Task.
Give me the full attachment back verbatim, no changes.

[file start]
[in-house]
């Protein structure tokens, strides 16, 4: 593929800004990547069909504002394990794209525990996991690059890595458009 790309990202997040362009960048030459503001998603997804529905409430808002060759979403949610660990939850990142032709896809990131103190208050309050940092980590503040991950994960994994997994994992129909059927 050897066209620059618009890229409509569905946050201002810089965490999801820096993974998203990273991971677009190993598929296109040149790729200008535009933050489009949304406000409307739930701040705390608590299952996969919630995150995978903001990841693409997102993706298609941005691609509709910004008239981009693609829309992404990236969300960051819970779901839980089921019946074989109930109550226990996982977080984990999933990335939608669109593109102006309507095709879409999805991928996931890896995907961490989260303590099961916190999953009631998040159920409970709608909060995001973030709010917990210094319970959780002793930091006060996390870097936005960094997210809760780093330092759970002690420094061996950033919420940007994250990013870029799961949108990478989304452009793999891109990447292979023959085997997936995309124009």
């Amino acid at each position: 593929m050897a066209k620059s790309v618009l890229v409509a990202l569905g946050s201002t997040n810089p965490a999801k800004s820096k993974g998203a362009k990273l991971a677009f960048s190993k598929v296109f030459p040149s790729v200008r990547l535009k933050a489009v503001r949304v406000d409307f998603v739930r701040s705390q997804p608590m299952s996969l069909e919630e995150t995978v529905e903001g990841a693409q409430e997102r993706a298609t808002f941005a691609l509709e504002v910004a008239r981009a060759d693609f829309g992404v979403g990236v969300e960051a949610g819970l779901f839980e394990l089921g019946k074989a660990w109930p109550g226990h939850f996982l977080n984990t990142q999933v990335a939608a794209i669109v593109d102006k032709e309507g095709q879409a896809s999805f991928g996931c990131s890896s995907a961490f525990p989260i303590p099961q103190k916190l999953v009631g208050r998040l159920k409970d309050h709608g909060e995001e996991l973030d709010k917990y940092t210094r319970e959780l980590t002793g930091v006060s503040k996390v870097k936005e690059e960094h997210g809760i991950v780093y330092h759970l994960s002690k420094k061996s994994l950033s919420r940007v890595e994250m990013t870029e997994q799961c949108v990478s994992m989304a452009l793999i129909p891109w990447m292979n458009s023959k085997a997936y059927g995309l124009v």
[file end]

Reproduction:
[in-house]
């Protein structure tokens, strides 16, 4: 593929800004990547069909504002394990794209525990996991690059890595458009 790309990202997040362009960048030459503001998603997804529905409430808002060759979403949610660990939850990142032709896809990131103190208050309050940092980590503040991950994960994994997994994992129909059927 050897066209620059618009890229409509569905946050201002810089965490999801820096993974998203990273991971677009190993598929296109040149790729200008535009933050489009949304406000409307739930701040705390608590299952996969919630995150995978903001990841693409997102993706298609941005691609509709910004008239981009693609829309992404990236969300960051819970779901839980089921019946074989109930109550226990996982977080984990999933990335939608669109593109102006309507095709879409999805991928996931890896995907961490989260303590099961916190999953009631998040159920409970709608909060995001973030709010917990210094319970959780002793930091006060996390870097936005960094997210809760780093330092759970002690420094061996950033919420940007994250990013870029799961949108990478989304452009793999891109990447292979023959085997997936995309124009």
């Amino acid at each position: 593929m050897a066209k620059s790309v618009l890229v409509a990202l569905g946050s201002t997040n810089p965490a999801k800004s820096k993974g998203a362009k990273l991971a677009f960048s190993k598929v296109f030459p040149s790729v200008r990547l535009k933050a489009v503001r949304v406000d409307f998603v739930r701040s705390q997804p608590m299952s996969l069909e919630e995150t995978v529905e903001g990841a693409q409430e997102r993706a298609t808002f941005a691609l509709e504002v910004a008239r981009a060759d693609f829309g992404v979403g990236v969300e960051a949610g819970l779901f839980e394990l089921g019946k074989a660990w109930p109550g226990h939850f996982l977080n984990t990142q999933v990335a939608a794209i669109v593109d102006k032709e309507g095709q879409a896809s999805f991928g996931c990131s890896s995907a961490f525990p989260i303590p099961q103190k916190l999953v009631g208050r998040l159920k409970d309050h709608g909060e995001e996991l973030d709010k917990y940092t210094r319970e959780l980590t002793g930091v006060s503040k996390v870097k936005e690059e960094h997210g809760i991950v780093y330092h759970l994960s002690k420094k061996s994994l950033s919420r940007v890595e994250m990013t870029e997994q799961c949108v990478s994992m989304a452009l793999i129909p891109w990447m292979n458009s023959k085997a997936y059927g995309l124009v």